After what feels like forever winter, we seem to finally be seeing flowers blooming and green on the trees. Golfers are finally on the course and boaters are in the high seas and restaurants are about to shift into a busy outdoor dining season.
With that comes a great opportunity for restaurants and foodservice operators to maximize both profits and the customer dining experience. The warmer weather brings a busy calendar on the Metro New York culinary scene with a bevy of food festivals, restaurants unveiling their spring and summer food and beverage menus. I’m not sure if it’s the warm weather or people coming out of hibernation but during spring there is a huge rise in sharing and with that the use of plates.
There’s no question that the price of real estate has had a major impact on the use of small plates. The operator is paying so much per square foot. A big plate takes up a lot of room which then requires a larger table. So a smaller plate with a smaller table enables you to maximize profit. For a restaurant owner, this is a blessing; you can sell a table of six, eight small plates that they all share. Even though they are less expensive people buy more of them. The question becomes how do you manage that profitability within a restaurant.
For your guests this a great way for your guests to be able to try your menu and order something different. Let’s say four people come in and order four appetizers and four main courses, where they are sharing eight different things. If you were to push small plates from the moment they sit down they may end up sharing 12 small plates. This makes the average check go up. Managing the comparison of appetizer and entrees vs. small plates is a challenge that has an odd solution.
It seems that having on odd number on that plate is the way to do it. Look at the number three, there is a theory that three is a cluster. When you walk down the street you are going to notice that everything is in increments of three from flowers to a grouping of books. When you are talking about food, three is a weird number for a table of people. If you are out to dinner with four people and you order a small plate that comes with only three pieces of food you are not going to cut it up and share, you are going to order another serving. This will stay constant all throughout the meal if your guests are eating small plates for their meal.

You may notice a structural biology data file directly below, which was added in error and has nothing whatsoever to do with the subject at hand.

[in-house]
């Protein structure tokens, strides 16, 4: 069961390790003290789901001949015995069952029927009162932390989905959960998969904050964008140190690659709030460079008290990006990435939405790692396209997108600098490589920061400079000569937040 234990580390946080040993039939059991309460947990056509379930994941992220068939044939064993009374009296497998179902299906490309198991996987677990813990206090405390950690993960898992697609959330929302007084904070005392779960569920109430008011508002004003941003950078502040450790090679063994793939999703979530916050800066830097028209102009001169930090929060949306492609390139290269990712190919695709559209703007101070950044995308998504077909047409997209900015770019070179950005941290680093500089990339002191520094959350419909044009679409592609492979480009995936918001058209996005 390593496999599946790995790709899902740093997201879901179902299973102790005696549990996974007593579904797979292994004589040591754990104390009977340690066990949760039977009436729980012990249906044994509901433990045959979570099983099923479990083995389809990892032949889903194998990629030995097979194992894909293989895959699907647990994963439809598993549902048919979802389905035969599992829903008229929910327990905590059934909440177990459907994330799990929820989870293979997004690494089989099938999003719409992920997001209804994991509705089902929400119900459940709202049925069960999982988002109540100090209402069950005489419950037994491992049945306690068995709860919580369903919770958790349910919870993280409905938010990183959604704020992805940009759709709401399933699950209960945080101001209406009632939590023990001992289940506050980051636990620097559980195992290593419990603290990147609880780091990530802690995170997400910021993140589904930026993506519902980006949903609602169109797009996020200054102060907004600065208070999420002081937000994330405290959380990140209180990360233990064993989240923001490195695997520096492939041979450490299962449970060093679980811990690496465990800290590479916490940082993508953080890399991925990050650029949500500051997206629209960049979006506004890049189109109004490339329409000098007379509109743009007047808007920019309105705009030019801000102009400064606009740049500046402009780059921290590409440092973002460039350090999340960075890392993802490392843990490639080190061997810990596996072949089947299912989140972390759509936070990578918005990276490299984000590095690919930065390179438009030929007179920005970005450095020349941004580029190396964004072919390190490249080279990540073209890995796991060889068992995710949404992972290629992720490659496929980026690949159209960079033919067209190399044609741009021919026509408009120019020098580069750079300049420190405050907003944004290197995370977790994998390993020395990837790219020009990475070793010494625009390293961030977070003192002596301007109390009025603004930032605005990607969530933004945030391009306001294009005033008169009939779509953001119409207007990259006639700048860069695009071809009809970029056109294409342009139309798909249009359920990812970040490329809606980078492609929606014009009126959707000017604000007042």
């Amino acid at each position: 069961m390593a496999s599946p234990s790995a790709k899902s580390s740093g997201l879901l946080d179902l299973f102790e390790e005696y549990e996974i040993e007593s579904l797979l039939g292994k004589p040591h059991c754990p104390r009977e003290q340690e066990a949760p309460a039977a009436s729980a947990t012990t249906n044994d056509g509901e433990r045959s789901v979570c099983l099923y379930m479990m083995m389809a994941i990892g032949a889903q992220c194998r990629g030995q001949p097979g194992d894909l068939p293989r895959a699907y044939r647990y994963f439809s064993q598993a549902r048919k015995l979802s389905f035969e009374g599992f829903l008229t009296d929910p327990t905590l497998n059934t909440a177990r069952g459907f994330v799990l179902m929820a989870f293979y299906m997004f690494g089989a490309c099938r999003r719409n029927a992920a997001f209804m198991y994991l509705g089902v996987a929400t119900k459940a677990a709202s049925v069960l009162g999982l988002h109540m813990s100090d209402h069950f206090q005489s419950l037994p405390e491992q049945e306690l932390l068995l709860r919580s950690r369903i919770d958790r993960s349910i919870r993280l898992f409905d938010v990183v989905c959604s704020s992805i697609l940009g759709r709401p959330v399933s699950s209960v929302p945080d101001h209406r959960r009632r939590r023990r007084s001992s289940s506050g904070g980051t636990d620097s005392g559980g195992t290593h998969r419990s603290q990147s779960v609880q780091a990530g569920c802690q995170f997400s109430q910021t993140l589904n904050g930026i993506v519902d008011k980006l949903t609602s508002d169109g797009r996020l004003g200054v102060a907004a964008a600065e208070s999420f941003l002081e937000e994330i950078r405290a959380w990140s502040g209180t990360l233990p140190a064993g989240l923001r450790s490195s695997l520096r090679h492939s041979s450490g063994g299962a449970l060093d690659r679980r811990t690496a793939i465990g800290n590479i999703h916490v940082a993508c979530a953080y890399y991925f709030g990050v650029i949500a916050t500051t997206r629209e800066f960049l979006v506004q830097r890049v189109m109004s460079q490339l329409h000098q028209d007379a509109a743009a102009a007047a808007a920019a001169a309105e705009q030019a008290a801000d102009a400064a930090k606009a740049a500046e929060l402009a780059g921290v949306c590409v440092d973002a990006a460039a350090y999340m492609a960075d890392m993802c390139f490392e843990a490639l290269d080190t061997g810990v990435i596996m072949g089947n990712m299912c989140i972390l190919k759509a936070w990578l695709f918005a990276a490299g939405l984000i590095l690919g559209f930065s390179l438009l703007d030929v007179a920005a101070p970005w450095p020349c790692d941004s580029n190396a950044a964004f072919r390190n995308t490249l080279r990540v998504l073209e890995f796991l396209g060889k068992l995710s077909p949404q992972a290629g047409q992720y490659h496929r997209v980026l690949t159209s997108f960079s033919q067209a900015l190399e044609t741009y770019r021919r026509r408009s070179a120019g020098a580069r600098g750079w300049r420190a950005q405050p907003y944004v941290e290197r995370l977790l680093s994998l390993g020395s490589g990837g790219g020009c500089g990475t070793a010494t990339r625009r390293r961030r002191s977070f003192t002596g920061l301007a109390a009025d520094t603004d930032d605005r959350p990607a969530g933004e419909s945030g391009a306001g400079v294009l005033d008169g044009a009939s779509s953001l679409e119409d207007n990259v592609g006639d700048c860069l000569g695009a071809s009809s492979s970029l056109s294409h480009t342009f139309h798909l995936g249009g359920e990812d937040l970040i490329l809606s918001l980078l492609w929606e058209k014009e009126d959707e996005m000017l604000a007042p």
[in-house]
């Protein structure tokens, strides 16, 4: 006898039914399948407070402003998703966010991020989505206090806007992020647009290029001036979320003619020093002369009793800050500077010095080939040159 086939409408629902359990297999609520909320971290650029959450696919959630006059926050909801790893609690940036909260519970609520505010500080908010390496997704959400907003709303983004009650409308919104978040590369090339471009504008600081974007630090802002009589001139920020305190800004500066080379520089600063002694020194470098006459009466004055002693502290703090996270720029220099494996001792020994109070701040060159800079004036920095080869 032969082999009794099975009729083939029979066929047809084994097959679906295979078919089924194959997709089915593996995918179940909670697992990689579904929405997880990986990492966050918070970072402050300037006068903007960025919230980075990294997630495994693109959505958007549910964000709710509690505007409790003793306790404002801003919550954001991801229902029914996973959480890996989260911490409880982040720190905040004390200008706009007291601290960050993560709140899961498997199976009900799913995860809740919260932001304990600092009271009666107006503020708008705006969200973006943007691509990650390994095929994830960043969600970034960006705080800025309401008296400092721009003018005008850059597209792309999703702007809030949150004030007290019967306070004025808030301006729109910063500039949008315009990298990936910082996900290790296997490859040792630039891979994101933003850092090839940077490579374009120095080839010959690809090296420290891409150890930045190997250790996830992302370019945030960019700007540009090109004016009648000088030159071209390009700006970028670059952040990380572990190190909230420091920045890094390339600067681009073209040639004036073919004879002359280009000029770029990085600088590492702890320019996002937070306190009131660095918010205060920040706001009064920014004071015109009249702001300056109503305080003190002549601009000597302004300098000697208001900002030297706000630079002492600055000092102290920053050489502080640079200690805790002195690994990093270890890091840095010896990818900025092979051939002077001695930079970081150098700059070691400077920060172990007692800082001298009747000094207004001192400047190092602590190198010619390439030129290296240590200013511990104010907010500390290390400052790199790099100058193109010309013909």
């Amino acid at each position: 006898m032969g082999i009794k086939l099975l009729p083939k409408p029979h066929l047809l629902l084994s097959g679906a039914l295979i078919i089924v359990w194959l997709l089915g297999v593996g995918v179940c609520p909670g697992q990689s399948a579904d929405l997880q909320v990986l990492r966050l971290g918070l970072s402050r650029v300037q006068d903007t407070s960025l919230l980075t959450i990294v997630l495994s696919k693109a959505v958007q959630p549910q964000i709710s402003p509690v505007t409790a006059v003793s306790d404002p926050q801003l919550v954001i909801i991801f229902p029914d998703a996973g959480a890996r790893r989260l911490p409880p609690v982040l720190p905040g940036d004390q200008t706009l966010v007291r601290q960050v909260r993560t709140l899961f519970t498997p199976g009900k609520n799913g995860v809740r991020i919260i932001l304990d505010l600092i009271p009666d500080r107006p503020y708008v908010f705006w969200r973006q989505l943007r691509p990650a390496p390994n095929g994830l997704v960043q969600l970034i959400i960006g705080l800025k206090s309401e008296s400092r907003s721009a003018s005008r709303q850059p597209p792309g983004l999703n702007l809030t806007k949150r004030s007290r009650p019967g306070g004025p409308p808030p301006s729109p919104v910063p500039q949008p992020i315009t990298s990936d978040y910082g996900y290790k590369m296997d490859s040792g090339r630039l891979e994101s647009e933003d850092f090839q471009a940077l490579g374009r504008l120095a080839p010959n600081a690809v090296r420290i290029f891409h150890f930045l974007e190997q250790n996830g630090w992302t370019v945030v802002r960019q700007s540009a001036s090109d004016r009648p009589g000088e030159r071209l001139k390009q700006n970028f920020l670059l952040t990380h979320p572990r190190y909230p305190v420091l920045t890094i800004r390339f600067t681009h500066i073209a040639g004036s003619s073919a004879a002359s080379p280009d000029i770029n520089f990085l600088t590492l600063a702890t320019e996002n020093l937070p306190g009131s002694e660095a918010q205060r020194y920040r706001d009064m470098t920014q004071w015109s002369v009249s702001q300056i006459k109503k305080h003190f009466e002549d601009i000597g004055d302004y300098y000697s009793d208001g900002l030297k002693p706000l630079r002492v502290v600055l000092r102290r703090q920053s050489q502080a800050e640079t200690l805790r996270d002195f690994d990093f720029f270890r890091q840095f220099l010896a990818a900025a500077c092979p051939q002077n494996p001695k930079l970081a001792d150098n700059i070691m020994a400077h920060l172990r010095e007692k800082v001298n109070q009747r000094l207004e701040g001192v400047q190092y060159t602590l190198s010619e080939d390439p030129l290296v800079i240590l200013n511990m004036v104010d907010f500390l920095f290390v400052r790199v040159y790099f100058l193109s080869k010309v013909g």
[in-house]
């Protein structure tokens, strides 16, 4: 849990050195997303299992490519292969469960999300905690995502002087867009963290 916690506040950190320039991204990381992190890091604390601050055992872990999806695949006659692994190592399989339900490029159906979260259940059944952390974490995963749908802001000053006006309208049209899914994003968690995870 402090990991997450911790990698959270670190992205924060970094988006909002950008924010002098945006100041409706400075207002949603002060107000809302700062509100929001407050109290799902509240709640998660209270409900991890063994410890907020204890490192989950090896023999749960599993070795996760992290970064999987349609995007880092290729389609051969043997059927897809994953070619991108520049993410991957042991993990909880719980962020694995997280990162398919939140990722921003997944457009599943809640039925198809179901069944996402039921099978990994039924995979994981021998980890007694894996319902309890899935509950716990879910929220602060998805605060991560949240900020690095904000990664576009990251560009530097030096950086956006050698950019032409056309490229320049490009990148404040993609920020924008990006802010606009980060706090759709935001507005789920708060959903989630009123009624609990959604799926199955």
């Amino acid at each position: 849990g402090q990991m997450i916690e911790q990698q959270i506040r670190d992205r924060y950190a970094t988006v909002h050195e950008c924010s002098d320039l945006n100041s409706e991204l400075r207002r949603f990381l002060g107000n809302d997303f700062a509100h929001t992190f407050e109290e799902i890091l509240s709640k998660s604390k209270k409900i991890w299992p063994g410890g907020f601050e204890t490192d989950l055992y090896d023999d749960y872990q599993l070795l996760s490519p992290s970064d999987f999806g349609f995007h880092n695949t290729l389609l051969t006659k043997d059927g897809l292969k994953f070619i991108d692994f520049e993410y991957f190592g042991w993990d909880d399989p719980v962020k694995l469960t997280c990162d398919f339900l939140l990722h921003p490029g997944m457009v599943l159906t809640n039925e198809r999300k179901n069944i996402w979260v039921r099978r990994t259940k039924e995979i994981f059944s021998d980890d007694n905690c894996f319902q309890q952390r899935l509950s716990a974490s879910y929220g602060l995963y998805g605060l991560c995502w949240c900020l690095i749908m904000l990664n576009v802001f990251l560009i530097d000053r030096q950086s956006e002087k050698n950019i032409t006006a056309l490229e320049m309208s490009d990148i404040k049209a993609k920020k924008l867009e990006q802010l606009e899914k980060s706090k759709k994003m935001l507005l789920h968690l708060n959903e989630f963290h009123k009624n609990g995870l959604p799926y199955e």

With small plates and bites you are going to have a variety of positives from a higher average check, energy and ingredient savings, and of course savings on tableware. The energy savings are simple, the plates you are preparing are smaller portion size, for your chef that means fewer ingredients, less time cooking, and therefore giving you some savings on ingredients and energy.
Smaller plates also enable the operator to create a rhythm and pace that leads to a faster turn of tables. It’s almost as if the staff is able to set the pace because with a smaller plate the customer expects that when a plate is put on the table that one is going to be taken away.
Now let’s get to tableware. Pretty simply you are serving on smaller plates, which will give you less expensive costs for your plating. Having smaller plates gives your restaurant the option of mixing and matching for your tables. You can incorporate wood, stone, tile, slate or a really intricate bowl. You are given a ton of leniency with the matching because the plating for small plates is usually smaller and sturdier than your average 12-inch plate.
Within the small plates world, the coolest catalog that I have seen recently is the Rosenthal, they have dishes that look like they are made of concrete and slate that are just beautiful. You can play with all sorts of shapes, colors, and textures as long as you match them to the food. Colors are allover the place but I am stating to see red. Fire-engine red is hot. There’s also copper and lots of satin finishes and blackened metal.
We are seeing a move towards melamine and polycarbonate cups around pools at Manhattan hotspots and with our country club clientele. In fact, we are starting to see a higher quality melamine being used as china. There’s no question that the small plates create a sense of healthier eating.
Seasonal beverage menus are driven by the creativity of the drink and of course how they are served. From craft beer flights to floral drinks and cocktails, our goal at BHS is to help our clients get it right. This is the summer of patterned glass. Not cut crystal, pressed glass. Lots of double old fashioned and hi-balls that are used for everything. This year’s texture trends are highlighted matte finished but not with ridges.
You should always look at the individual item that you are serving. This is what makes small plates such an interesting segment of the restaurant industry. You have freedom to allow the chefs to create whatever they want, the option for your guests to try more than normal, and do it in a unique stylish way.